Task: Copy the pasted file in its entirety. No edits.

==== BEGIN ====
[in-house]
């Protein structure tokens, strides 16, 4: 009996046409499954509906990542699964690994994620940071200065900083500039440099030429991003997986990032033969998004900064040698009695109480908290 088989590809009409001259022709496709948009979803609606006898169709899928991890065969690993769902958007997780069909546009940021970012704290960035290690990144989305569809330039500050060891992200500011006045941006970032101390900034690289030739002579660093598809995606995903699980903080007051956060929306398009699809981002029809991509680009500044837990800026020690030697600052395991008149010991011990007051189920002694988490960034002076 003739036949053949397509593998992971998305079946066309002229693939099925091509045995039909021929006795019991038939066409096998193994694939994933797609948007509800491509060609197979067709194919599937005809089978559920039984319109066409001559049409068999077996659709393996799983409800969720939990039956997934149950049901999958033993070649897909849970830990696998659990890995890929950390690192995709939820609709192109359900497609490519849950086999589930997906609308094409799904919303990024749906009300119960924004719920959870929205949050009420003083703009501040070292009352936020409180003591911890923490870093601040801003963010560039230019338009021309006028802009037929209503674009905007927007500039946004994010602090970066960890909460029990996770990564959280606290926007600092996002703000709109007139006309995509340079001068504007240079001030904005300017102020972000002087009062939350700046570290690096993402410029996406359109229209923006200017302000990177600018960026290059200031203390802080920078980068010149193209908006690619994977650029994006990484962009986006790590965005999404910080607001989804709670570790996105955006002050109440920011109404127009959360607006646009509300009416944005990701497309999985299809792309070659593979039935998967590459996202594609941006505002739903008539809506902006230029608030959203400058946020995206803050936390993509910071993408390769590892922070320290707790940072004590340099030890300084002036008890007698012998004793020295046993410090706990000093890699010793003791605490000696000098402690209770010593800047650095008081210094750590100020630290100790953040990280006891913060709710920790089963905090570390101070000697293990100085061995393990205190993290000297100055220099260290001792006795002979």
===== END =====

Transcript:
[in-house]
């Protein structure tokens, strides 16, 4: 009996046409499954509906990542699964690994994620940071200065900083500039440099030429991003997986990032033969998004900064040698009695109480908290 088989590809009409001259022709496709948009979803609606006898169709899928991890065969690993769902958007997780069909546009940021970012704290960035290690990144989305569809330039500050060891992200500011006045941006970032101390900034690289030739002579660093598809995606995903699980903080007051956060929306398009699809981002029809991509680009500044837990800026020690030697600052395991008149010991011990007051189920002694988490960034002076 003739036949053949397509593998992971998305079946066309002229693939099925091509045995039909021929006795019991038939066409096998193994694939994933797609948007509800491509060609197979067709194919599937005809089978559920039984319109066409001559049409068999077996659709393996799983409800969720939990039956997934149950049901999958033993070649897909849970830990696998659990890995890929950390690192995709939820609709192109359900497609490519849950086999589930997906609308094409799904919303990024749906009300119960924004719920959870929205949050009420003083703009501040070292009352936020409180003591911890923490870093601040801003963010560039230019338009021309006028802009037929209503674009905007927007500039946004994010602090970066960890909460029990996770990564959280606290926007600092996002703000709109007139006309995509340079001068504007240079001030904005300017102020972000002087009062939350700046570290690096993402410029996406359109229209923006200017302000990177600018960026290059200031203390802080920078980068010149193209908006690619994977650029994006990484962009986006790590965005999404910080607001989804709670570790996105955006002050109440920011109404127009959360607006646009509300009416944005990701497309999985299809792309070659593979039935998967590459996202594609941006505002739903008539809506902006230029608030959203400058946020995206803050936390993509910071993408390769590892922070320290707790940072004590340099030890300084002036008890007698012998004793020295046993410090706990000093890699010793003791605490000696000098402690209770010593800047650095008081210094750590100020630290100790953040990280006891913060709710920790089963905090570390101070000697293990100085061995393990205190993290000297100055220099260290001792006795002979």